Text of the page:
Season 2 of The Colony puts seven average Joes and Janes from all walks of life into a scenario of global devastation. This year, the Discovery Channel’s reality survival series simulates the aftermath of a “Nuclear Flu” outbreak that infects and kills most of humanity. The uninfected survivors were isolated for 72 hours and then dropped by a government helicopter from “VOPA,” the Viral Outbreak Protection Agency, into a safe zone for 50 days. In this case, 10 acres ravaged by Katrina near the Gulf Coast serve as the venue. No instructions are given; they’re just on their own with the task of surviving, rebuilding, and thriving.
The development of the cast members as they deal with the adverse conditions, threats of nature, intruders, and egos will be the interesting aspect to watch. To give a little “instant context” to our “seven stranded castaways,” let’s meet the cast of four men and three women and see how they might compare (if only a little) to the crew from Gilligan’s Island.
• Reno, the 28-year-old construction foreman, fancies himself the Skipper, and has some of the take-charge leadership skills to back it up—plus a bit more “swagger” than the Skipper himself.
• Jim, the 42-year-old carpenter, is a born-again Christian with love of neighbor in his heart. Even so, he already “killed” a greedy intruder after first insisting that they give the needy visitors some milk and water. Perhaps he would have to be most closely compared to the naive but well intentioned First Mate, Gilligan.
• Sally, the 28-year-old auto mechanic, has to be the tomboyish girl-next-door, Maryann. She has skills, and easily shows them how to make fire with a little gasoline and sparks from a tractor battery.
• Becka, the 22-year-old model, is a shoe-in for Ginger, the Movie Star. She’s girly, but this one definitely has some spunk.
• You would think that George, the 46-year-old “artist and inventor,” would be the stalwart professor, but so far he seems to have less competence and energy than the hapless Gilligan.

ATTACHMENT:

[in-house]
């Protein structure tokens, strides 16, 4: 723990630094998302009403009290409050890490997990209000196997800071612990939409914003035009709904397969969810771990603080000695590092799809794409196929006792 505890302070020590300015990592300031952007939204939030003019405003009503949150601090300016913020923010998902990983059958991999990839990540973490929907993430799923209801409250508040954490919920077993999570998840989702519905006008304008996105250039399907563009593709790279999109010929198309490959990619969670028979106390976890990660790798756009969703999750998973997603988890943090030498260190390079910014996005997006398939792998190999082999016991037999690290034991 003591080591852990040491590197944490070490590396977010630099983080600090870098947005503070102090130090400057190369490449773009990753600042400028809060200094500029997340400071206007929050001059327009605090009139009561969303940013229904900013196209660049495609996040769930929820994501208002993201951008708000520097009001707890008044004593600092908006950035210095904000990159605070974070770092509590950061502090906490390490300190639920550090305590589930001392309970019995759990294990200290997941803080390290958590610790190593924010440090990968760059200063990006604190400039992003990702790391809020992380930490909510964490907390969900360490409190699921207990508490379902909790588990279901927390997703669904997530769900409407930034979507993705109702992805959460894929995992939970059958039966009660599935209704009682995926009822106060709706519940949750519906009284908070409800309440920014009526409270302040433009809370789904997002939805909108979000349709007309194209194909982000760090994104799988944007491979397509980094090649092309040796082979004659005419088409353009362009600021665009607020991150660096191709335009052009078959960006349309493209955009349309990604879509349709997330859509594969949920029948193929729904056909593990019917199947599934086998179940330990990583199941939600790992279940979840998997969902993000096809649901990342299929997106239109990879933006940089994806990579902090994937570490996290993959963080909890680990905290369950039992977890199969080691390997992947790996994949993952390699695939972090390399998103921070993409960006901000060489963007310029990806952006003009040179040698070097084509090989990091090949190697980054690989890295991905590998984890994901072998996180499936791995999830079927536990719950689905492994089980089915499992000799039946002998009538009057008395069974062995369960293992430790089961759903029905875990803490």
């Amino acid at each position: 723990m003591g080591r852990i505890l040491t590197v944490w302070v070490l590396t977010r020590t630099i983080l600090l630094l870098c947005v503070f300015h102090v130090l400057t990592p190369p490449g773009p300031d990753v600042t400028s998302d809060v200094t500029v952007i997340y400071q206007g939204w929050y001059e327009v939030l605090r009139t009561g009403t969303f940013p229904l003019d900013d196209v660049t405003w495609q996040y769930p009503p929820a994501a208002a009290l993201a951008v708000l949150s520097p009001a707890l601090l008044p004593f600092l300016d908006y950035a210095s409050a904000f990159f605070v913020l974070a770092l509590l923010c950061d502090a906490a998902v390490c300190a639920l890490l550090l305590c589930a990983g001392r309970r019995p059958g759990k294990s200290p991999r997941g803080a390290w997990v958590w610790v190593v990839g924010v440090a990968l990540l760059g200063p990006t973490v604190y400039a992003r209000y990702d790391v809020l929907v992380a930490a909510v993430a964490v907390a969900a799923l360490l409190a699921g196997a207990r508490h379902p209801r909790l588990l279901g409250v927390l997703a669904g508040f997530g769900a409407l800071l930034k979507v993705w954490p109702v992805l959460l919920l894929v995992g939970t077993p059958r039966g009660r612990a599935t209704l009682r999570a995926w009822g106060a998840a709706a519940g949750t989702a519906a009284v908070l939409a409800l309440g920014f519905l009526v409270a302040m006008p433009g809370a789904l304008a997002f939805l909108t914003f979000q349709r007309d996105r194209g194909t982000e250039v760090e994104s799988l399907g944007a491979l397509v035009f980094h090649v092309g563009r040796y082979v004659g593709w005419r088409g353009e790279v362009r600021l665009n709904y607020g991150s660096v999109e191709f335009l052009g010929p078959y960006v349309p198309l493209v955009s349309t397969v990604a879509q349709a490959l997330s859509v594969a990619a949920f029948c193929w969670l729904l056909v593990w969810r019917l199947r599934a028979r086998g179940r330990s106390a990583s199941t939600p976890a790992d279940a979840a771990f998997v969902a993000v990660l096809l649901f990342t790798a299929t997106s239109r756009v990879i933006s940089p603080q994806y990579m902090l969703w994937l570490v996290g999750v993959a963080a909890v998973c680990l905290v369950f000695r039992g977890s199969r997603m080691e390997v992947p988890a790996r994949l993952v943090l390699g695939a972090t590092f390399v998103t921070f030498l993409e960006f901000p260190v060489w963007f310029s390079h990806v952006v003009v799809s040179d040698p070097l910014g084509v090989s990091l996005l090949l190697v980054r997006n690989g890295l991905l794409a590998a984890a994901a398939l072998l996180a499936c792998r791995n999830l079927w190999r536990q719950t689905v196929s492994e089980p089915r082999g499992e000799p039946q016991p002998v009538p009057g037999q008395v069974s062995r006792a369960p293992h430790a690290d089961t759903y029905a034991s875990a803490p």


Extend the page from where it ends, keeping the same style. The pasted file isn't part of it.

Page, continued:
• Sian is a 39-year-old teacher. It would be a stretch to compare her to “Lovey,” the millionaire’s wife, although she is the senior female member and may share Mrs. Howell’s sense of decorum. Sian (pronounced like the color, cyan) showed the group how to use sand and charred wood to filter river water, which they could then boil and drink.
• Robert, the 70-year-old retired contractor is not really the pompous Thurston Howell III, but he does think that he is somewhat above the others in his knowledge and ability to help them survive.
Episode 1 (of 10) finds our crew “off the grid” with no shore power, no running water, and no communications. Their attention immediately turns to the 5 essential elements of survival: shelter, water, food, fire, and security. They settled on a stripped out, dilapidated two-story building for their homestead. No windows or interior walls were evident, and the roof had huge holes. The abandoned VOPA tent had a few medical supplies, some MREs (military “meals ready to eat”), unlabeled canned food, and long-life whole milk. They got water from the river, filtered it, and boiled it. They got an additional 90 gallons of rainwater in buckets and plastic supply crates from VOPA. Fire was not needed for heat, but they built a fire pit to boil water and cook food.